A completed container C of the invention is shown in FIG. 1, fabricated from a companion set of blanks comprising an identical pair of the bi-wall blanks W and a single body blank B. As is indicated in FIG. 4, an identical pair of the bi-wall blanks W are disposed in laterally spaced parallel vertical planes with their end wall areas 20 in registration with one another and in superposition within and over opposite ends of the central bottom panel 38 of the blank B. As indicated by lead lines 60, the vertical fold lines 16 of the pair of blanks W are disposed in intersecting alignment with diagonally opposite corner areas of panel 38. The sidewalls extend in opposite directions and each sidewall 18 of the pair of blanks W is rotated 90 degrees about the corresponding fold line 16 to bring its distal end 18A into abutment with a butt edge 20B of the other blank W, as indicated by lead lines 62. An inner wall of the completed container thus comprises the length of an end wall 20 of a blank W and a thickness X of the other blank W.
When the folded pair of blanks W are thus in centered registration with the bottom panel 38, that is to say that the outer layers 14 of the folded pair of blanks W are included within the confines of the central bottom panel 38 of the blank B, body blank B may thereafter be erected therearound. Thus, as indicated in FIG. 4, the body blank B is preferably provided on its inside liner 30 with spaced, parallel plural beads of glue 66 extending along the pairs of flaps 42 and 44. Also, a plurality of parallel glue strips 68 are provided on the inside layer 30 of the end wall areas 40 of the blank B. After the folded pair of blanks W are in proper registration with the central bottom panel 38 of the blank W, the end wall areas 40 of the body blank can be erected into mutual adhesive engagement with the outer layers 14 of the pair of blanks W against end walls 20. Thereafter, the marginal flaps 42 and 44 may be turned into flush adhering engagement with corresponding marginal areas of the outer surface of the pair of sidewalls 18. Optionally, mechanical fasteners such as staples could be used in lieu of glue.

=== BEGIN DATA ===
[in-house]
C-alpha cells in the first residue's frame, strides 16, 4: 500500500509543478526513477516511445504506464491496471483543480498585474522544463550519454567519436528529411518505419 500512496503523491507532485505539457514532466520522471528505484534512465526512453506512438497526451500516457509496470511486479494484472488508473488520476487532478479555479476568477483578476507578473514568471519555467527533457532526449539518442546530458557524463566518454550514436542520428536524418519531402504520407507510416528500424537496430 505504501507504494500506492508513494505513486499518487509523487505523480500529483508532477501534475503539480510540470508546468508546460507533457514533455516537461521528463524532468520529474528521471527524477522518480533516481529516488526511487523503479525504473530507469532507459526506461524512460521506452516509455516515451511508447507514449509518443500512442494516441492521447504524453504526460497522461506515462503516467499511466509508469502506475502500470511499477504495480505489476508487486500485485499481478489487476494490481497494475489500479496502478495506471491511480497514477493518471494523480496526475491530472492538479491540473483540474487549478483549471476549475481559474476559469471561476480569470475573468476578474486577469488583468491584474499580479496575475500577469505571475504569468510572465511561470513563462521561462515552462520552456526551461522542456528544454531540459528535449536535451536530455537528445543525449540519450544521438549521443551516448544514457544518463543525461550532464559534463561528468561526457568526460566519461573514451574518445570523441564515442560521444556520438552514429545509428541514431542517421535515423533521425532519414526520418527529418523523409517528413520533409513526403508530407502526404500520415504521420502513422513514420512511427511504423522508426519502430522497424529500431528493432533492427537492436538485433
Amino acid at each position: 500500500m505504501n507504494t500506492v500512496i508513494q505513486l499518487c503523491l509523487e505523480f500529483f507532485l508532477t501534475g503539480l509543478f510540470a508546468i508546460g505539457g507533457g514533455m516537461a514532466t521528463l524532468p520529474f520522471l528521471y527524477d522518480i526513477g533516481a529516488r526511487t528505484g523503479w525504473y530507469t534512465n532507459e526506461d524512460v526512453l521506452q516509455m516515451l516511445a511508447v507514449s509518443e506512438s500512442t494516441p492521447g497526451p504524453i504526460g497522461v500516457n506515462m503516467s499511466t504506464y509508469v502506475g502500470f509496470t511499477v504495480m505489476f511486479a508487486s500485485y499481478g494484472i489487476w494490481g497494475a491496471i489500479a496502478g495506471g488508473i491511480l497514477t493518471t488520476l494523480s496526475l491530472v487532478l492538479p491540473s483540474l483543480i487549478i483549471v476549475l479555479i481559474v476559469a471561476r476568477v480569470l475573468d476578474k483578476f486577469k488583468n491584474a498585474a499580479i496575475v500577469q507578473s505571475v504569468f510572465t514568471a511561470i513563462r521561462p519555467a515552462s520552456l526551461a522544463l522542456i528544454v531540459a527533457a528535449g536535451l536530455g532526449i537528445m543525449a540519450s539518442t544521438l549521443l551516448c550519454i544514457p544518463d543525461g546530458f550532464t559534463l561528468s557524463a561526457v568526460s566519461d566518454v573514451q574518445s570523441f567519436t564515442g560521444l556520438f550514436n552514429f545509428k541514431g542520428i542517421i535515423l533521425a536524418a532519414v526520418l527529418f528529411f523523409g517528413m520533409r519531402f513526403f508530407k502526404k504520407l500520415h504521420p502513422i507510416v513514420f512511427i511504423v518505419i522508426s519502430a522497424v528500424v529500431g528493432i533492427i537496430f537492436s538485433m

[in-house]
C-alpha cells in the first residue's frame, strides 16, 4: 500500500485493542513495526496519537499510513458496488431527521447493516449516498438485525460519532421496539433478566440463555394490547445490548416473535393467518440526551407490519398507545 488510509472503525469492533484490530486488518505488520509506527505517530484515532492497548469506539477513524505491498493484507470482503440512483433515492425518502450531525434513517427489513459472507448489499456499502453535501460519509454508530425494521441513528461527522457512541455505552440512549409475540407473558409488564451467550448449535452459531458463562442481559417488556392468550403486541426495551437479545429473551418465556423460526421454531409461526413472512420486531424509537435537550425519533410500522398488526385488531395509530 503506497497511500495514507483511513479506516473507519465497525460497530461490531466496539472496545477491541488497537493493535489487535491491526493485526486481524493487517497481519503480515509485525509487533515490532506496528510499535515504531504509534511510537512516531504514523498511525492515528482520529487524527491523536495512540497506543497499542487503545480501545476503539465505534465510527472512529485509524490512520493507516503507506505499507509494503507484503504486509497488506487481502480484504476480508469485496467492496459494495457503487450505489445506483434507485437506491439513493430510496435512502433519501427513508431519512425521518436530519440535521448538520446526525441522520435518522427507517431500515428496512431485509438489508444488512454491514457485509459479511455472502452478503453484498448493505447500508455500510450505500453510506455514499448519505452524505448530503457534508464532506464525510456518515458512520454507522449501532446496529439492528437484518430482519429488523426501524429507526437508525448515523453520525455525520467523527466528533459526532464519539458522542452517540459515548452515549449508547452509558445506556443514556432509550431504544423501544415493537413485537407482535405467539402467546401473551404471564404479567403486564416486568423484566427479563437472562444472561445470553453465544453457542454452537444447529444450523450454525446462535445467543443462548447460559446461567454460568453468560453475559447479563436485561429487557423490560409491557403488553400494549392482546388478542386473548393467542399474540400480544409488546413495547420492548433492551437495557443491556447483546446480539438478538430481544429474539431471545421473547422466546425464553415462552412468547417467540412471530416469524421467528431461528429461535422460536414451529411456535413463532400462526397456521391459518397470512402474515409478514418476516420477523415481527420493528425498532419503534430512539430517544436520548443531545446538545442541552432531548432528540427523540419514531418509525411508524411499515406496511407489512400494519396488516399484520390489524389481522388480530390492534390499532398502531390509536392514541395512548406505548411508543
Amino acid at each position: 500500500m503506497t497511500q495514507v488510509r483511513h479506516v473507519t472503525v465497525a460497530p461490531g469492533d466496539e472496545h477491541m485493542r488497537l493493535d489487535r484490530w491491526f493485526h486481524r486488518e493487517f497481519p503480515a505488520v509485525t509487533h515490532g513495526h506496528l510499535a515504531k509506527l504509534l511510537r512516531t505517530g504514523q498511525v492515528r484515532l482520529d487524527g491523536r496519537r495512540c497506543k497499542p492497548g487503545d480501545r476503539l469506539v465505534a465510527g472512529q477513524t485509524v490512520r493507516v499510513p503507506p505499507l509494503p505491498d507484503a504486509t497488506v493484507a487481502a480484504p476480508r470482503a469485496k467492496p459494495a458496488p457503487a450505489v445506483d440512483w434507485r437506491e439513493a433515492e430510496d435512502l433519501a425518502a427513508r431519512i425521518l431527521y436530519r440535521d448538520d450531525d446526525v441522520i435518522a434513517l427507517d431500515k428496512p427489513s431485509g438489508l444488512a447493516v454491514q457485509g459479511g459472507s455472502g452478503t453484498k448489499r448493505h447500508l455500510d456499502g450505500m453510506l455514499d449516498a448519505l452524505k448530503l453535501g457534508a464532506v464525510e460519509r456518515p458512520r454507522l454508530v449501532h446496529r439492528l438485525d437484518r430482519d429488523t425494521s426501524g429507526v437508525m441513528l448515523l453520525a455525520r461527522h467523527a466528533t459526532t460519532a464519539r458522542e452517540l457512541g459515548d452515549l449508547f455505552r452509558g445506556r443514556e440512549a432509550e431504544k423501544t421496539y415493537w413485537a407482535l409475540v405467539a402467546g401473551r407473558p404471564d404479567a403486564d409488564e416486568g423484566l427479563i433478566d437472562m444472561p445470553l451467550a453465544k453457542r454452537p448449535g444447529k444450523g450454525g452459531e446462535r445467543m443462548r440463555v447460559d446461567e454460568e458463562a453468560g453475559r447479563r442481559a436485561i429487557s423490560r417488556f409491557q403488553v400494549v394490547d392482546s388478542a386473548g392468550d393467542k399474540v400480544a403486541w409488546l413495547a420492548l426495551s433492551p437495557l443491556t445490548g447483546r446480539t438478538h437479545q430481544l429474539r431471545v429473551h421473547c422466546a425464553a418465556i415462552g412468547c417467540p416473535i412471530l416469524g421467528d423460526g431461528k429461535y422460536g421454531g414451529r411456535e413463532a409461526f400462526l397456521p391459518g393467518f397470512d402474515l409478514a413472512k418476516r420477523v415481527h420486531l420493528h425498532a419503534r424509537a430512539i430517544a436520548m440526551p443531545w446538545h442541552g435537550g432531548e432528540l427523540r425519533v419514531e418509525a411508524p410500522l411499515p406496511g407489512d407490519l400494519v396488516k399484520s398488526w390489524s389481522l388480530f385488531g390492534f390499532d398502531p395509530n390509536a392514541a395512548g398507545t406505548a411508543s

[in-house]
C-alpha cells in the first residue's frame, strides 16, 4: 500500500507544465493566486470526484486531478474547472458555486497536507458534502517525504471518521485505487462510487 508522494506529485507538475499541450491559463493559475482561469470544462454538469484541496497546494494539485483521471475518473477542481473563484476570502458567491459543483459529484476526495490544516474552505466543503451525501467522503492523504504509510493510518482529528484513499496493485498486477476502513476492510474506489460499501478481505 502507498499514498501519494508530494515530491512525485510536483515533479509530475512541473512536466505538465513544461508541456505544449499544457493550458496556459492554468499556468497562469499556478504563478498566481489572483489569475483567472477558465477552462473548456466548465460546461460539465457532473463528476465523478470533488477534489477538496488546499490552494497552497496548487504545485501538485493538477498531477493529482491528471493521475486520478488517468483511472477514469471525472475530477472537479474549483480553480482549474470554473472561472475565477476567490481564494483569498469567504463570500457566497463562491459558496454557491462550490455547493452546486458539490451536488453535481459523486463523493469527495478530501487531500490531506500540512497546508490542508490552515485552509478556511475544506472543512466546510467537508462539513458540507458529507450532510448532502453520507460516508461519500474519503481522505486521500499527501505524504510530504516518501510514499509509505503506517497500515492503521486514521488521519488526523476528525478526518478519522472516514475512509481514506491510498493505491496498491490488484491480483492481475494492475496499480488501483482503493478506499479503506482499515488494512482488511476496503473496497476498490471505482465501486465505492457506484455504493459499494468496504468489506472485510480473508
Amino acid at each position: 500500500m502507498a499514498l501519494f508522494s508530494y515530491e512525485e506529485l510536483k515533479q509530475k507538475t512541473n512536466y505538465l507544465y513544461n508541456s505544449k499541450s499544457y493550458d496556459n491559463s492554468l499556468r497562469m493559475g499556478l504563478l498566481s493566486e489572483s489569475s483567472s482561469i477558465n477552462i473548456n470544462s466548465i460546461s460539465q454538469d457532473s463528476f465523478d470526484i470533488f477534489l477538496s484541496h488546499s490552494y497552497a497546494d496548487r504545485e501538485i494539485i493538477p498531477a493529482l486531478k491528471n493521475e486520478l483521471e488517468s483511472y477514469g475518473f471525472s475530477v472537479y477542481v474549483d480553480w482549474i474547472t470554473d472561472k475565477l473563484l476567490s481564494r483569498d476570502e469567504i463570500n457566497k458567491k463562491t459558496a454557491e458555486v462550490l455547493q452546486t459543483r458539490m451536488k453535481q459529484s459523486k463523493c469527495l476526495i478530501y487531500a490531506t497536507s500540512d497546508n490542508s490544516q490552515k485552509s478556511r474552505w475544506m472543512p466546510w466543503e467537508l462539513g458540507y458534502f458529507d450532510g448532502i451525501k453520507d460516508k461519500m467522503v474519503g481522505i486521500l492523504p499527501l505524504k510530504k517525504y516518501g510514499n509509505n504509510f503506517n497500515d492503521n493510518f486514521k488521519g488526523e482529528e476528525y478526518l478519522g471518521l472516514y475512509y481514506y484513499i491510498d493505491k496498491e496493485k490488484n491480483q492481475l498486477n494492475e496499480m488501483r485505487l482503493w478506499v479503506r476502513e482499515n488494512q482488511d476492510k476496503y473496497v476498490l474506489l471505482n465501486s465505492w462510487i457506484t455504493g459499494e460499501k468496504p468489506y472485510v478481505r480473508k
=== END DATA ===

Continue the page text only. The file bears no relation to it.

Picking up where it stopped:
As contrasted to RSC and HSC containers, in the completed container C of this invention the container bottom comprises a single solid ply of the corrugated board material. The corrugated board material which would otherwise be used in the floor of an RSC or HSC container, in the case of the container C provides double laminated end walls and rigid laminated corner posts. Thus, a container of greatly increased stacking strength is provided, especially when the flutes of the end wall material are vertical. Additionally, each of the sidewall areas of the container C is provided with a laminated frame embodied by the horizontal flange 42 and corner post flanges 44. Thus, without sacrificing the structural integrity of the container, each of the sidewalls can be provided with tear out panels either framed by the inner edges of the flange 42 and flaps 44, or some other tear out shape included within that boundary.
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|U.S. Classification||229/122.24, 493/84, 229/122.32, 493/89|
|Dec 11, 2002||FPAY||Fee payment|
Year of fee payment: 4
|Feb 26, 2007||FPAY||Fee payment|
Year of fee payment: 8
|Jan 5, 2011||FPAY||Fee payment|
Year of fee payment: 12
|Oct 25, 2012||AS||Assignment|
Free format text: ASSIGNMENT OF ASSIGNORS INTEREST;ASSIGNOR:MOEN, LENARD E.;REEL/FRAME:029195/0062
Owner name: R.A. PEARSON COMPANY D/B/A PEARSON PACKAGING SYSTE
Effective date: 20121015